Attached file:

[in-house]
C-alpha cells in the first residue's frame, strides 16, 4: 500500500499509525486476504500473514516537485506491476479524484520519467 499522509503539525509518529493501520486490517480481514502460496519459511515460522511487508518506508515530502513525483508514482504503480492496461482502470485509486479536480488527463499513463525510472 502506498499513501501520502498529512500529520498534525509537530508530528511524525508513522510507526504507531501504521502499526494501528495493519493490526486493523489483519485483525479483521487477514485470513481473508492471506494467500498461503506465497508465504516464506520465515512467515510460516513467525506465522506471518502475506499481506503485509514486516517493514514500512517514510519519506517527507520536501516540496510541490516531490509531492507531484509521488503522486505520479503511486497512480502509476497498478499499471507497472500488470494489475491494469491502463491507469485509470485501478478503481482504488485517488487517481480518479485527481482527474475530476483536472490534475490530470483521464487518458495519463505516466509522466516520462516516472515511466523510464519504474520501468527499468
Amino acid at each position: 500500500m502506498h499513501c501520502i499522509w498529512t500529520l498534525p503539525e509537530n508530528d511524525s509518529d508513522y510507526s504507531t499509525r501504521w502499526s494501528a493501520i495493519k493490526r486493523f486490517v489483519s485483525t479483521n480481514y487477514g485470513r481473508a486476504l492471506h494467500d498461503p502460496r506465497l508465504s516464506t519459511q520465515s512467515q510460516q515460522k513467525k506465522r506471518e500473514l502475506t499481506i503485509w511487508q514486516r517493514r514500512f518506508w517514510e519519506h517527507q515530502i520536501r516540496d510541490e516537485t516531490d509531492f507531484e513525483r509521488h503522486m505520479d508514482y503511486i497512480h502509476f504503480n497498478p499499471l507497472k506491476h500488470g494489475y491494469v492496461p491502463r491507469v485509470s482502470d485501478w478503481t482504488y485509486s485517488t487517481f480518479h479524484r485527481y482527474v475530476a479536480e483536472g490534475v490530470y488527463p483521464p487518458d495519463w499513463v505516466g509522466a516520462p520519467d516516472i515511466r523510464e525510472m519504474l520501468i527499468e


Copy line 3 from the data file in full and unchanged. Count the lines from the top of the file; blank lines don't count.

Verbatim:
Amino acid at each position: 500500500m502506498h499513501c501520502i499522509w498529512t500529520l498534525p503539525e509537530n508530528d511524525s509518529d508513522y510507526s504507531t499509525r501504521w502499526s494501528a493501520i495493519k493490526r486493523f486490517v489483519s485483525t479483521n480481514y487477514g485470513r481473508a486476504l492471506h494467500d498461503p502460496r506465497l508465504s516464506t519459511q520465515s512467515q510460516q515460522k513467525k506465522r506471518e500473514l502475506t499481506i503485509w511487508q514486516r517493514r514500512f518506508w517514510e519519506h517527507q515530502i520536501r516540496d510541490e516537485t516531490d509531492f507531484e513525483r509521488h503522486m505520479d508514482y503511486i497512480h502509476f504503480n497498478p499499471l507497472k506491476h500488470g494489475y491494469v492496461p491502463r491507469v485509470s482502470d485501478w478503481t482504488y485509486s485517488t487517481f480518479h479524484r485527481y482527474v475530476a479536480e483536472g490534475v490530470y488527463p483521464p487518458d495519463w499513463v505516466g509522466a516520462p520519467d516516472i515511466r523510464e525510472m519504474l520501468i527499468e